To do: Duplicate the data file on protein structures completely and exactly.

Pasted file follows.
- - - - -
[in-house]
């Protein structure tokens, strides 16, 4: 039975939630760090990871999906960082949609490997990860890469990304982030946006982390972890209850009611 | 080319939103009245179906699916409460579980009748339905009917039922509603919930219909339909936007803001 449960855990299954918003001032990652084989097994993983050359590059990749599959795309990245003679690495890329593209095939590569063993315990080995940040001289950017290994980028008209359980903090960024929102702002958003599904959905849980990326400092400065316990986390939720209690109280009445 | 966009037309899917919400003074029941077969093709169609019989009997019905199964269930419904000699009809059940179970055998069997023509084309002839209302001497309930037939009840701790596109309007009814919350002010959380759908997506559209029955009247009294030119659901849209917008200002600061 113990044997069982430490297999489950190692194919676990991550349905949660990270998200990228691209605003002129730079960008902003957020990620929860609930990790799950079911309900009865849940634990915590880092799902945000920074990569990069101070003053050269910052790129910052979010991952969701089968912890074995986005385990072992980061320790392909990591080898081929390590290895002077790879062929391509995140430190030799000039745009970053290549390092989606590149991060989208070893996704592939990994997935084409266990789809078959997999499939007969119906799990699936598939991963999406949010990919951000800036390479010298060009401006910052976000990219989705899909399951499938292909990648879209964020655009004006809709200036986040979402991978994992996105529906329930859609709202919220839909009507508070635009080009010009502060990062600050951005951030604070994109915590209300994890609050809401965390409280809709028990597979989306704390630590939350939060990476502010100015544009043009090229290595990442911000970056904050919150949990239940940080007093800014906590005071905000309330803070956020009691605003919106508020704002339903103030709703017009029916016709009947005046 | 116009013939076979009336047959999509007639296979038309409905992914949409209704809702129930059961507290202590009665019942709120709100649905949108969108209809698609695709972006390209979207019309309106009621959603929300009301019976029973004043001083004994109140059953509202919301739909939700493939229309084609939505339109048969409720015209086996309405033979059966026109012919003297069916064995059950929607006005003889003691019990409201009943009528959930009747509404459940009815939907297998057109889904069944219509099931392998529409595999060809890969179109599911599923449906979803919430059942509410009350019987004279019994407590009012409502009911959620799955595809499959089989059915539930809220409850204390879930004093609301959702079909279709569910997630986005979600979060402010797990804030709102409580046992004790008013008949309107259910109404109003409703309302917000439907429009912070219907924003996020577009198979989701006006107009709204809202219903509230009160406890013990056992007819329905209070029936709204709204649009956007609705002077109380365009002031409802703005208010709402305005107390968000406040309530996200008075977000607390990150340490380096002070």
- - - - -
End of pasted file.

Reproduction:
[in-house]
């Protein structure tokens, strides 16, 4: 039975939630760090990871999906960082949609490997990860890469990304982030946006982390972890209850009611 | 080319939103009245179906699916409460579980009748339905009917039922509603919930219909339909936007803001 449960855990299954918003001032990652084989097994993983050359590059990749599959795309990245003679690495890329593209095939590569063993315990080995940040001289950017290994980028008209359980903090960024929102702002958003599904959905849980990326400092400065316990986390939720209690109280009445 | 966009037309899917919400003074029941077969093709169609019989009997019905199964269930419904000699009809059940179970055998069997023509084309002839209302001497309930037939009840701790596109309007009814919350002010959380759908997506559209029955009247009294030119659901849209917008200002600061 113990044997069982430490297999489950190692194919676990991550349905949660990270998200990228691209605003002129730079960008902003957020990620929860609930990790799950079911309900009865849940634990915590880092799902945000920074990569990069101070003053050269910052790129910052979010991952969701089968912890074995986005385990072992980061320790392909990591080898081929390590290895002077790879062929391509995140430190030799000039745009970053290549390092989606590149991060989208070893996704592939990994997935084409266990789809078959997999499939007969119906799990699936598939991963999406949010990919951000800036390479010298060009401006910052976000990219989705899909399951499938292909990648879209964020655009004006809709200036986040979402991978994992996105529906329930859609709202919220839909009507508070635009080009010009502060990062600050951005951030604070994109915590209300994890609050809401965390409280809709028990597979989306704390630590939350939060990476502010100015544009043009090229290595990442911000970056904050919150949990239940940080007093800014906590005071905000309330803070956020009691605003919106508020704002339903103030709703017009029916016709009947005046 | 116009013939076979009336047959999509007639296979038309409905992914949409209704809702129930059961507290202590009665019942709120709100649905949108969108209809698609695709972006390209979207019309309106009621959603929300009301019976029973004043001083004994109140059953509202919301739909939700493939229309084609939505339109048969409720015209086996309405033979059966026109012919003297069916064995059950929607006005003889003691019990409201009943009528959930009747509404459940009815939907297998057109889904069944219509099931392998529409595999060809890969179109599911599923449906979803919430059942509410009350019987004279019994407590009012409502009911959620799955595809499959089989059915539930809220409850204390879930004093609301959702079909279709569910997630986005979600979060402010797990804030709102409580046992004790008013008949309107259910109404109003409703309302917000439907429009912070219907924003996020577009198979989701006006107009709204809202219903509230009160406890013990056992007819329905209070029936709204709204649009956007609705002077109380365009002031409802703005208010709402305005107390968000406040309530996200008075977000607390990150340490380096002070």